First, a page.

Prevalence Rate of Diabetes and Hypertension in Disaster-Exposed Populations: A Systematic Review and Meta-Analysis
BACKGROUND: Non-communicable diseases (NCD) such as hypertension (HTN) and diabetes mellitus (DM) have been one of the major health problems in the world. The aim of this study was to evaluate the prevalence rate of DM and HTN following natural and man-made disasters that impose significant economic and psychological burdens on human communities.
METHODS: In this systematic and meta-analysis review, all crosssectional studies that at least one of their objectives was to measure the prevalence of HTN or DM in individuals affected by natural and man-made disasters were included. Literature review was done in international databases including PubMed, Scopus and Web of Science, from database inception to February 17, 2019. The extracted data included the bibliographic characteristics of the article, the age of the participants, number of participants, gender, sample size, outcome, duration of the follow-up, and prevalence of DM and HTN. Data were analyzed by STATA software (version11) and random effect method and the I2 index were used to investigate heterogeneity between the articles.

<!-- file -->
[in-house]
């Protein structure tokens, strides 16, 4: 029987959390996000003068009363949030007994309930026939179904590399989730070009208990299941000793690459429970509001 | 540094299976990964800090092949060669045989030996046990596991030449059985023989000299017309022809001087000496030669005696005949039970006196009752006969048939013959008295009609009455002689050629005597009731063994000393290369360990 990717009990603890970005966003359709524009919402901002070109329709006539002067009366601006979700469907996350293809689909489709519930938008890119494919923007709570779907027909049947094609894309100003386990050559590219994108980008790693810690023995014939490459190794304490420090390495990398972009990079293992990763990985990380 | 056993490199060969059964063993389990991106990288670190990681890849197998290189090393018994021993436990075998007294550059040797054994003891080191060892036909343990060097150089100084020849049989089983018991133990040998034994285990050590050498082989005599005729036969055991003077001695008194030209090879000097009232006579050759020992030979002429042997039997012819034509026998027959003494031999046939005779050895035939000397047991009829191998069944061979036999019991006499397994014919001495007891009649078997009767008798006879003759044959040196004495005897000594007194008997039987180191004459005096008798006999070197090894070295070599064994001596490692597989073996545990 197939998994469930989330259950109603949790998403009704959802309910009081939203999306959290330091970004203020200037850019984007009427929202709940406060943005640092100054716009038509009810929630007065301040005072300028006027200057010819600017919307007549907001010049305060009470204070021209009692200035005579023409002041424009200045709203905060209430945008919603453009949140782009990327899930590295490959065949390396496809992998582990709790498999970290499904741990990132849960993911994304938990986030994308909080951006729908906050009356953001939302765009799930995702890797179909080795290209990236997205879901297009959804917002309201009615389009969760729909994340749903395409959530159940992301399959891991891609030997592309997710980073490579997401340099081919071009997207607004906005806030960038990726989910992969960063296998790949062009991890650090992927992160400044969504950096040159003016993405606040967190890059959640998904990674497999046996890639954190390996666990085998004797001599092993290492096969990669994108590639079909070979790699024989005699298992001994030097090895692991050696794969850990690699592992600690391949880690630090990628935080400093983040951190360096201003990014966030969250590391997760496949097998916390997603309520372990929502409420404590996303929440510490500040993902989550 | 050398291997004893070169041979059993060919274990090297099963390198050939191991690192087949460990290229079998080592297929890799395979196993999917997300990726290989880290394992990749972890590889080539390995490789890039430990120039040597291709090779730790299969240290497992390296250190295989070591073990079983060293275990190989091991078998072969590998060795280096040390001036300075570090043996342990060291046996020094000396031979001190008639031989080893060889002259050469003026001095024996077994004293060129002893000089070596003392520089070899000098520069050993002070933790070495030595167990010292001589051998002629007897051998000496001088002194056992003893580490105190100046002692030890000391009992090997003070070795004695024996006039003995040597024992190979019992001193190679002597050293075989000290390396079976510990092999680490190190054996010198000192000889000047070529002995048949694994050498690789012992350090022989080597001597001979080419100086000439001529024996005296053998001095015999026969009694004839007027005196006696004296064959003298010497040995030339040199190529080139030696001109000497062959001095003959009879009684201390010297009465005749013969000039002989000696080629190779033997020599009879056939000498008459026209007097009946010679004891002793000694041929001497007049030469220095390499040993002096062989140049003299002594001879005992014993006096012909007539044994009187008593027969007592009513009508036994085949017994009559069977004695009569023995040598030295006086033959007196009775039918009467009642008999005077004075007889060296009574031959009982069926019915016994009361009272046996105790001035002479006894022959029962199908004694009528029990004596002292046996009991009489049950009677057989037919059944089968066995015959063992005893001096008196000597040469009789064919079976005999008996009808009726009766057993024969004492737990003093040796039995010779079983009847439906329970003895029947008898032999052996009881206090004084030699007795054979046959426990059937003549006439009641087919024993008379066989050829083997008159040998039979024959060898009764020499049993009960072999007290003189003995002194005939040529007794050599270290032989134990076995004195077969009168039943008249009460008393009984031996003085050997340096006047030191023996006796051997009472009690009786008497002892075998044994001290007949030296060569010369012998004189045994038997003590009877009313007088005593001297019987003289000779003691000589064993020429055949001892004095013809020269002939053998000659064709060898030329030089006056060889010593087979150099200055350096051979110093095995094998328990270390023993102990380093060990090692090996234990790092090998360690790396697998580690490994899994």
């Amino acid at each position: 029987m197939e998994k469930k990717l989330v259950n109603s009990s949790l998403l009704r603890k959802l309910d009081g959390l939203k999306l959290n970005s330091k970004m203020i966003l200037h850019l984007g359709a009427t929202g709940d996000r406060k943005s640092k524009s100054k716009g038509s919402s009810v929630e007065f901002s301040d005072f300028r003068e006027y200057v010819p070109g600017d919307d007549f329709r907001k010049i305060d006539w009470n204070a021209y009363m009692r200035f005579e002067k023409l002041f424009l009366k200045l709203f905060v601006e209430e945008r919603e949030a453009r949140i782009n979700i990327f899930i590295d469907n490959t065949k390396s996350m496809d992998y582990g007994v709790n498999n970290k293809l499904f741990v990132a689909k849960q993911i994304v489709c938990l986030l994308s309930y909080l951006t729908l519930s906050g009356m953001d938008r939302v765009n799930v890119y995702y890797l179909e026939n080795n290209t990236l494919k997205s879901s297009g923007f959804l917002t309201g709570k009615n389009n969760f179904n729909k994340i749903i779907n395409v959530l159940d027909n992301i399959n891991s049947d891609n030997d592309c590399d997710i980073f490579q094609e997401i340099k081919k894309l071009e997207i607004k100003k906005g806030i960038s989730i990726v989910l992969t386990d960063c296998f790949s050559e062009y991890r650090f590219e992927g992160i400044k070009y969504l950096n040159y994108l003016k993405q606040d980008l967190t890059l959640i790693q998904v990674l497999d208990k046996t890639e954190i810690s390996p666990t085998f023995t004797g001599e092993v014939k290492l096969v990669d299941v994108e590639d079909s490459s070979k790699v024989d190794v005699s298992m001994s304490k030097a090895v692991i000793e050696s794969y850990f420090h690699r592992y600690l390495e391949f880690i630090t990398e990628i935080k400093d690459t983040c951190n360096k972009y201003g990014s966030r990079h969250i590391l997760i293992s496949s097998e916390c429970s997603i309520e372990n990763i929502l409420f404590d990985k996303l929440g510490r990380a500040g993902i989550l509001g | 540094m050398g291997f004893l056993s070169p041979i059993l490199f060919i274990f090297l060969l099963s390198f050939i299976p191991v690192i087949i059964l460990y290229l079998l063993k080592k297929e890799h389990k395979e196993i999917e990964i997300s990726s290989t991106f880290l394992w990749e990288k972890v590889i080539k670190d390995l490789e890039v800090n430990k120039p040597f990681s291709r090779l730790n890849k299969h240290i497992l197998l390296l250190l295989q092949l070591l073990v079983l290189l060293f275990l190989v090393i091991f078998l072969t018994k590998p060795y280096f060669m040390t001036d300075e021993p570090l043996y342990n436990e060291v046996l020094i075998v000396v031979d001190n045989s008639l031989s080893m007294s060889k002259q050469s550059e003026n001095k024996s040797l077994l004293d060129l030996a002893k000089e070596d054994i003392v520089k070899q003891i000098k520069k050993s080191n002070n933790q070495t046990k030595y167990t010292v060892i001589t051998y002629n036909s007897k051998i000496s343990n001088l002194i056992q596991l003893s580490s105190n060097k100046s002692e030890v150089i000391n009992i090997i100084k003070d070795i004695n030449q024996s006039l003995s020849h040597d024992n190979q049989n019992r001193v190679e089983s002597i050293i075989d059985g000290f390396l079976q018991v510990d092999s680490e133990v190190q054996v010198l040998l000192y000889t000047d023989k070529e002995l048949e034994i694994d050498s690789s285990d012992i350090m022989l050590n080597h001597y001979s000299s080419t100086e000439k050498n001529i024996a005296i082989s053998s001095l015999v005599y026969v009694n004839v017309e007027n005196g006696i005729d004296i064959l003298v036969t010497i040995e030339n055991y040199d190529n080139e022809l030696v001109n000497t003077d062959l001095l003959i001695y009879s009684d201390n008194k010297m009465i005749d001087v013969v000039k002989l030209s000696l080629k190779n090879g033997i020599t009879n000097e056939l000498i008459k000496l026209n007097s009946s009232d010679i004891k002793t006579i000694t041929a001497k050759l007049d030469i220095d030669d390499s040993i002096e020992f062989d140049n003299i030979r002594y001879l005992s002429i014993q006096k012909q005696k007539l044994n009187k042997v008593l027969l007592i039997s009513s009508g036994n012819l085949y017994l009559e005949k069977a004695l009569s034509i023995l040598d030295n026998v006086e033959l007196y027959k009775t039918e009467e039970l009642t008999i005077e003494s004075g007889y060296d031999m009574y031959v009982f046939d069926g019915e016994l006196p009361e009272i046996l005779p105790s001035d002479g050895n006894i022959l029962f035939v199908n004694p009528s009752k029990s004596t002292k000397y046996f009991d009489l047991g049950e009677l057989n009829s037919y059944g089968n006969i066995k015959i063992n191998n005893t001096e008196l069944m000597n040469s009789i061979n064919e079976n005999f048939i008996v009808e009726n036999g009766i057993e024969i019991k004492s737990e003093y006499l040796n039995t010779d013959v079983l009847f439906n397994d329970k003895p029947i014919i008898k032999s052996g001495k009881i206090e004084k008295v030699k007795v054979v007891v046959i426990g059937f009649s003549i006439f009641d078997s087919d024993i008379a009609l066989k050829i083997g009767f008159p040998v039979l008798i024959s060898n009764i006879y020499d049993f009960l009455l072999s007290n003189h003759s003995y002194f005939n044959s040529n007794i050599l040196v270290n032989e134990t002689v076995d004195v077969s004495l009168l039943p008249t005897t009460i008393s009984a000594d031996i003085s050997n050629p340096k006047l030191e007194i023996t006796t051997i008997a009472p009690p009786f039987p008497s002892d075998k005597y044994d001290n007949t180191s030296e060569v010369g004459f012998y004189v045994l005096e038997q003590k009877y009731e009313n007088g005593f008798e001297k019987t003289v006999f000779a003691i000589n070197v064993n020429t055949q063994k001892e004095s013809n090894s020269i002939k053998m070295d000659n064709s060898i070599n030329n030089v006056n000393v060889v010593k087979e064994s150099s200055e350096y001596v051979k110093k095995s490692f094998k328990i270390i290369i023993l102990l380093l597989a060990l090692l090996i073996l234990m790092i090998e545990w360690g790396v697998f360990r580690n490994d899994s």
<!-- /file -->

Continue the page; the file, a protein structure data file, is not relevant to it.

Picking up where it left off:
RESULTS: A total of 16 articles met the inclusion criteria. Based on the quality assessment, 11 papers were categorized as moderate and 5 paper were categorized as high quality. The prevalence of HTN and DM in disaster-exposed populations were 47.35 (CI 95%: 38.53-56.17) and 13.56 (CI 95%: 10.12-17.01), respectively.
CONCLUSION: The results of this study show a high prevalence of HTN and DM in survivors of major disasters, which is higher in comparison to the general population.